On Sun, Feb 4, 2018 at 8:01 PM, Tycho Andersen <ty...@tycho.ws> wrote: > Hi Andy, > > On Sun, Feb 04, 2018 at 05:36:33PM +0000, Andy Lutomirski wrote: >> > The actual implementation of this is fairly small, although getting the >> > synchronization right was/is slightly complex. Also worth noting that there >> > is one race still present: >> > >> > 1. a task does a SECCOMP_RET_USER_NOTIF >> > 2. the userspace handler reads this notification >> > 3. the task dies >> > 4. a new task with the same pid starts >> > 5. this new task does a SECCOMP_RET_USER_NOTIF, gets the same cookie id >> > that the previous one did >> > 6. the userspace handler writes a response >> >> I'm slightly confused. I thought the id was never reused for a given >> struct seccomp_filter. (Also, shouldn't the id be u64, not u32?) > > Well, what happens when u32/64 overflows? Eventually it will wrap.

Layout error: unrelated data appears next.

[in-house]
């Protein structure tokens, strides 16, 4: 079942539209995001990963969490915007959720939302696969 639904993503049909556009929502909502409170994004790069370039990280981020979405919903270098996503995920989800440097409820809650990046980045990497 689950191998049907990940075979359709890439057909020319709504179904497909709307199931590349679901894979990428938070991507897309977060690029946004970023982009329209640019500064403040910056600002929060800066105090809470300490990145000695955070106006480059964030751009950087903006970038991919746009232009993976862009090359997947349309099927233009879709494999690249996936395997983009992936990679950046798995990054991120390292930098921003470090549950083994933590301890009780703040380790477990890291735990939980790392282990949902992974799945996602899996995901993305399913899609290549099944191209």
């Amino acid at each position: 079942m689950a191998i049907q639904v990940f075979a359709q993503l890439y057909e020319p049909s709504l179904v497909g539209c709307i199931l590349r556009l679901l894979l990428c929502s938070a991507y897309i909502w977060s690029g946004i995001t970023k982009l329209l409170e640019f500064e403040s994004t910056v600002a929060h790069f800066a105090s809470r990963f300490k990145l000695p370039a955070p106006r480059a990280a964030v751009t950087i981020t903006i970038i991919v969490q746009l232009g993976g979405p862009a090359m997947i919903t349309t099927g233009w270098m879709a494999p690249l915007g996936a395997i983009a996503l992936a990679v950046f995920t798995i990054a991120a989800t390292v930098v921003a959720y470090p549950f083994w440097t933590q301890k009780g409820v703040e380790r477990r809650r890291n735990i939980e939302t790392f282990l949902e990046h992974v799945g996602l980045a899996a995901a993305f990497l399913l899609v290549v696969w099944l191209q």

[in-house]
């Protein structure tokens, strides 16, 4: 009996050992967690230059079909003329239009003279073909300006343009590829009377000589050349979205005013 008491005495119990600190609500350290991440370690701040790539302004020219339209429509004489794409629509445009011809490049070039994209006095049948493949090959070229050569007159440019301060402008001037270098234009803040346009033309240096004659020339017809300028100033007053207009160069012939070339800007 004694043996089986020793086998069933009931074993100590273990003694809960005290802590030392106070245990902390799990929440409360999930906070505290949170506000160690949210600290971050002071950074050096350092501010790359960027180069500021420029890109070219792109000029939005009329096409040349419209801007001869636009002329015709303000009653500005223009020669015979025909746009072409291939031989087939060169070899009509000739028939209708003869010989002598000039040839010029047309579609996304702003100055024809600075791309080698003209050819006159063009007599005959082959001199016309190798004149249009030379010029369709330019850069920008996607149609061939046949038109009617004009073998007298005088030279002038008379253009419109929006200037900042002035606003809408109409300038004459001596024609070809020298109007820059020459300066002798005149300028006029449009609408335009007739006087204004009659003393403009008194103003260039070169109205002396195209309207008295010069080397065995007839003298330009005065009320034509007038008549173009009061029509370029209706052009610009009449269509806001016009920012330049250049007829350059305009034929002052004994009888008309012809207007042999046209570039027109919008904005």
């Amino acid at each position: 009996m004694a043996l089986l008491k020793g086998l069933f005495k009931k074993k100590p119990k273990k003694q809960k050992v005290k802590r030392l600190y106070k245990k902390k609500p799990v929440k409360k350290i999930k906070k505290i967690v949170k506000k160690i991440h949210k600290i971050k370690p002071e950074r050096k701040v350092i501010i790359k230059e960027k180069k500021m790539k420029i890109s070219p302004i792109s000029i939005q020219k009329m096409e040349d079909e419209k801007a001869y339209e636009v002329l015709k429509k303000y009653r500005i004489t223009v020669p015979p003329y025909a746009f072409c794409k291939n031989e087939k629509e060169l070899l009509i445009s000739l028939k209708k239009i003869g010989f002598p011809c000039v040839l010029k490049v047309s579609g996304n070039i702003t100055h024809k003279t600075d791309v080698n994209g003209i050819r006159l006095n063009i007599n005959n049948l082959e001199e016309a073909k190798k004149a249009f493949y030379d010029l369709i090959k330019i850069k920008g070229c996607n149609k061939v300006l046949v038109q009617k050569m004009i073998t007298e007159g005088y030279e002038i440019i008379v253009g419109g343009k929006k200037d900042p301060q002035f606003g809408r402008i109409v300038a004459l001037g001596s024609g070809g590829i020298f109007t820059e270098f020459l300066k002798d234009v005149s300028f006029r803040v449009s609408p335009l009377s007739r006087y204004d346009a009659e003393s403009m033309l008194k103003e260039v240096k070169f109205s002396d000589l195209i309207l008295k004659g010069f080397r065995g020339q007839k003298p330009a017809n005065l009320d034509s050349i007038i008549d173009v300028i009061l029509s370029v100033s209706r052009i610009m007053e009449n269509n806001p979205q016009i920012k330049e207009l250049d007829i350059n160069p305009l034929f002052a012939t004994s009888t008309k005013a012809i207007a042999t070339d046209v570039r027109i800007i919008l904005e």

I think we can safely assume that u64 won't overflow. Even if we processed one user return notification on a given seccomp_filter every nanosecond (which would be insanely fast), that's 584 years. > >> On very quick reading, I have a question. What happens if a process >> has two seccomp_filters attached, one of them returns >> SECCOMP_RET_USER_NOTIF, and the *other* one has a listener? > > Good question, in seccomp_run_filters(), the first (lowest, last > applied) filter who returns SECCOMP_RET_USER_NOTIF is the one that > gets the notification and the other receives nothing. > > I don't really have any reason to prefer this behavior, it's just what > happened without much thought. Hmm. This won't nest right. Maybe we should just disallow a user-notification-using filter from being applied if there is already one in the stack. Then, if anyone cares about making these things nest right, they can fix it.